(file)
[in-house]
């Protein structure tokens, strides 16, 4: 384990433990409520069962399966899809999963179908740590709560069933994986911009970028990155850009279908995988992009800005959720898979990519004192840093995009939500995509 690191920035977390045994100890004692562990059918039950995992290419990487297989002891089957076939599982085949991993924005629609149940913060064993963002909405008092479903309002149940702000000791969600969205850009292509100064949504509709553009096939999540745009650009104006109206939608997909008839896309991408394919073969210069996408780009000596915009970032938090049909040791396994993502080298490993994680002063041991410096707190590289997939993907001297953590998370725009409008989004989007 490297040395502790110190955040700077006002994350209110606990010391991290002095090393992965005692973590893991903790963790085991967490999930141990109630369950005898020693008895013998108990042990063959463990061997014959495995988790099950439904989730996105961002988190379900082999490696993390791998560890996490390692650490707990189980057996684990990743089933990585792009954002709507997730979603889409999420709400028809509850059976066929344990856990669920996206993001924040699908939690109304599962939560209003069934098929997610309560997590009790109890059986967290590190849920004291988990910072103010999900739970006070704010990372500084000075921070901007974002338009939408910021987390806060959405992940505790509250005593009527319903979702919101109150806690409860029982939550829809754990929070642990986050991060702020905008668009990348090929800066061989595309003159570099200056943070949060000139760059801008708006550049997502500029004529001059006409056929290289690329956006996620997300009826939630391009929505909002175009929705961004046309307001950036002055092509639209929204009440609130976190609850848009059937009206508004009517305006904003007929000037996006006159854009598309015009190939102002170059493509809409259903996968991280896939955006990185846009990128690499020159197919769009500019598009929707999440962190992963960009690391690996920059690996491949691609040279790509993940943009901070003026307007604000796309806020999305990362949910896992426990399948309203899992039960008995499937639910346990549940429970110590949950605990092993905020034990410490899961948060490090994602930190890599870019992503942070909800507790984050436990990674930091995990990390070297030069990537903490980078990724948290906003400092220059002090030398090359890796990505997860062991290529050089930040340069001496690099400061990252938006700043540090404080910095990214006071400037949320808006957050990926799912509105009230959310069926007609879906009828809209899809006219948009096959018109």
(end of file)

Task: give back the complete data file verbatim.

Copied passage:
[in-house]
């Protein structure tokens, strides 16, 4: 384990433990409520069962399966899809999963179908740590709560069933994986911009970028990155850009279908995988992009800005959720898979990519004192840093995009939500995509 690191920035977390045994100890004692562990059918039950995992290419990487297989002891089957076939599982085949991993924005629609149940913060064993963002909405008092479903309002149940702000000791969600969205850009292509100064949504509709553009096939999540745009650009104006109206939608997909008839896309991408394919073969210069996408780009000596915009970032938090049909040791396994993502080298490993994680002063041991410096707190590289997939993907001297953590998370725009409008989004989007 490297040395502790110190955040700077006002994350209110606990010391991290002095090393992965005692973590893991903790963790085991967490999930141990109630369950005898020693008895013998108990042990063959463990061997014959495995988790099950439904989730996105961002988190379900082999490696993390791998560890996490390692650490707990189980057996684990990743089933990585792009954002709507997730979603889409999420709400028809509850059976066929344990856990669920996206993001924040699908939690109304599962939560209003069934098929997610309560997590009790109890059986967290590190849920004291988990910072103010999900739970006070704010990372500084000075921070901007974002338009939408910021987390806060959405992940505790509250005593009527319903979702919101109150806690409860029982939550829809754990929070642990986050991060702020905008668009990348090929800066061989595309003159570099200056943070949060000139760059801008708006550049997502500029004529001059006409056929290289690329956006996620997300009826939630391009929505909002175009929705961004046309307001950036002055092509639209929204009440609130976190609850848009059937009206508004009517305006904003007929000037996006006159854009598309015009190939102002170059493509809409259903996968991280896939955006990185846009990128690499020159197919769009500019598009929707999440962190992963960009690391690996920059690996491949691609040279790509993940943009901070003026307007604000796309806020999305990362949910896992426990399948309203899992039960008995499937639910346990549940429970110590949950605990092993905020034990410490899961948060490090994602930190890599870019992503942070909800507790984050436990990674930091995990990390070297030069990537903490980078990724948290906003400092220059002090030398090359890796990505997860062991290529050089930040340069001496690099400061990252938006700043540090404080910095990214006071400037949320808006957050990926799912509105009230959310069926007609879906009828809209899809006219948009096959018109």